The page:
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We live in a world of drugs that have the ability to make us what we want to be just as long as it is not ourselves that we wish to be. But does prescription medication really solve our problems or are we simply making ourselves addicts to not only the drug, but also the belief that it is not okay to feel the way we do naturally? Through counseling with psychiatrists and doctors we are able to obtain drugs. But are they just sedating us to prescribe a quick fix? Underneath the candy coating, are they not simply drug dealers? Here in the Western world, not only is medication the first treatment option suggested, but society has begun to glamorize mental illness. Now studies would have us believe that with mental illness such as depression, to get better medication is necessary. Better than what exactly?
It is a strange relationship that is shared between a patient and psychiatrist. It could be compared to that of a junky and dealer. Harsh as this comparison may seem, in reality how different are the two relationships? Social graces and policies aside, drugs are the focus and desired commodity within both. In either case they are there to get their hands on a drug that apparently will make them feel better. Some dealers just happen to have degrees
Have you ever witnessed the reaction of two psychiatric patients who have just realized in the waiting room, that they have been scheduled in for the same appointment? It is more entertaining than anything that you might come across on TV, except perhaps on the National Geographic channel. A truly riveting example of modern day drug dependency. This is how it ensues; first off the patients both blame the therapist. “Oh she’s been so busy with her resent move,” one offers. “Yes, she’s moving quite a ways from her home in the Beaches,” counters the other. At this first stage, both are trying to claim a familiarity with the therapist, a friendship even. This polite stage will continue back and forth until it is warn out and neither has any more personal information to share about the therapist. Turns out they both know a lot about the therapist. From there a new tactic will emerge, such as how far they have each driven to get to the appointment and how many things they have to do immediately after the appointment. In this second stage they are competing for the prize of most physical amount of effort put forth to make it to the appointment. They are both still in the running at this point. The last resort, the final stage and by far the most interesting and least attractive attempt is that they will each explain in a heart wrenchingly performance, why it is them that needs this appointment the most. Please step up to the mike and tell us about your mental illness! This will be when you, having to this point pretended to be perusing a magazine, will forget to look at the pages that you are currently turning.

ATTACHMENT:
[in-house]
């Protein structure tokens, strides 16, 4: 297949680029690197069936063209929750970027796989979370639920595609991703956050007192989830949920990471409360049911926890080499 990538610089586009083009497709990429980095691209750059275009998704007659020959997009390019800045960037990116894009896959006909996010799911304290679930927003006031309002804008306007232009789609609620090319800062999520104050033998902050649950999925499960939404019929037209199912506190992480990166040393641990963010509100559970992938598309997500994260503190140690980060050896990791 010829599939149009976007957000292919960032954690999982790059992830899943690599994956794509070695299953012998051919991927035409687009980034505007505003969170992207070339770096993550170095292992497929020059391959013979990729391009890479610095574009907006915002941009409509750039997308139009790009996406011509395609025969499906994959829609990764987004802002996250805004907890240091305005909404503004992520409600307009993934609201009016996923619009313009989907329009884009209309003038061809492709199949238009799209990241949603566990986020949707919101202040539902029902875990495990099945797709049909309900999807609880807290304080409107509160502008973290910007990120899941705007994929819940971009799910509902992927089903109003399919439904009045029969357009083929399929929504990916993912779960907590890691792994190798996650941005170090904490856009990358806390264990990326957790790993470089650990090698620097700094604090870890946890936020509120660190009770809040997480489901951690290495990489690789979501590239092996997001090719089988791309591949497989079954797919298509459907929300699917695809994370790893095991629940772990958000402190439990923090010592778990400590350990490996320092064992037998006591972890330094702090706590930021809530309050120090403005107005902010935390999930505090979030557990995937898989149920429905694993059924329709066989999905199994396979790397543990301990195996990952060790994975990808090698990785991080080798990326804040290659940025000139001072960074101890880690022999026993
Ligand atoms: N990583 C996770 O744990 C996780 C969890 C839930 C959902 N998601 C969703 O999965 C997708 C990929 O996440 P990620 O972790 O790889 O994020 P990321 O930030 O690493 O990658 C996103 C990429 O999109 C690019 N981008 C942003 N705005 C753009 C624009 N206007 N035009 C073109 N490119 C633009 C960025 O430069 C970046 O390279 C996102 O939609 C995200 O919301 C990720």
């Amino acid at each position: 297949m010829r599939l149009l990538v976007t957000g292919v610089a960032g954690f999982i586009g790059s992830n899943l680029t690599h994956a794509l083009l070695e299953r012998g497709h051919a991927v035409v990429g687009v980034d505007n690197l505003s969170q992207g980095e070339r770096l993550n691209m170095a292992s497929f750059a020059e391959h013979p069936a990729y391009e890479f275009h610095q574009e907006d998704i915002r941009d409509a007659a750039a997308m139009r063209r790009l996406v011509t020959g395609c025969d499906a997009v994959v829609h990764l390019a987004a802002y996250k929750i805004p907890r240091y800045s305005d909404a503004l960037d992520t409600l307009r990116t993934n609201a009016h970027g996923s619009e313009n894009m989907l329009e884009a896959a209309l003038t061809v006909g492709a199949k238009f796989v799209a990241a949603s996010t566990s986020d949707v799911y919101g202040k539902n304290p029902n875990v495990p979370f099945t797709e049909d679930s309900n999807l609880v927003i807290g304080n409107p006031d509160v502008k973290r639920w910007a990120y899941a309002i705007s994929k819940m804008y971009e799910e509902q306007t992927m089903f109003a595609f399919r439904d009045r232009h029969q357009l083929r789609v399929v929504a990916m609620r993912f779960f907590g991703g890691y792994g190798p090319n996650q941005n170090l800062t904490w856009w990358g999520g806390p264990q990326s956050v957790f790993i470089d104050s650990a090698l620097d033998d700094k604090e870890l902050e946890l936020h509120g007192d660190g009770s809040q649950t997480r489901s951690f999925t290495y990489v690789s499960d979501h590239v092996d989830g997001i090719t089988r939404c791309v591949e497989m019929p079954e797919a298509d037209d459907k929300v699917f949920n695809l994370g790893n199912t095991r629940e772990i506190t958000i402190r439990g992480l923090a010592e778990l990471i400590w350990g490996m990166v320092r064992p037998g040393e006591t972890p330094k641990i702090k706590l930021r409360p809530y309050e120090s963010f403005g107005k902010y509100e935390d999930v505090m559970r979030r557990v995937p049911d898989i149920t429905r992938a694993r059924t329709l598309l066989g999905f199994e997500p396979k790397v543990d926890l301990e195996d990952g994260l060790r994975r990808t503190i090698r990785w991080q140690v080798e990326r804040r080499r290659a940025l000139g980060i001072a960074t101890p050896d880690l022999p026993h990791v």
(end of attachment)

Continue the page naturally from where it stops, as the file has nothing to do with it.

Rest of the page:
Today’s society is all about instant gratification. How long can the Western World live in a hedonistic society before it comes crashing down and the reality of what we have been doing or not doing rears its not so pretty face? We eat to feel better, starve to feel better, partake in sexual activity to feel better, drink alcohol to feel better, smoke marijuana to feel better and pop drugs to feel better. We have even been known to kill others and ourselves to feel better. We are becoming numb to each other and numb within ourselves. If offered prescription drugs and told that they will make one feel better, will take away the pain, there is a pretty good chance that most people are going to ask for a glass of water to take it down with. But is numbing oneself from the reality of life the answer? Is an instant fix a permanent fix?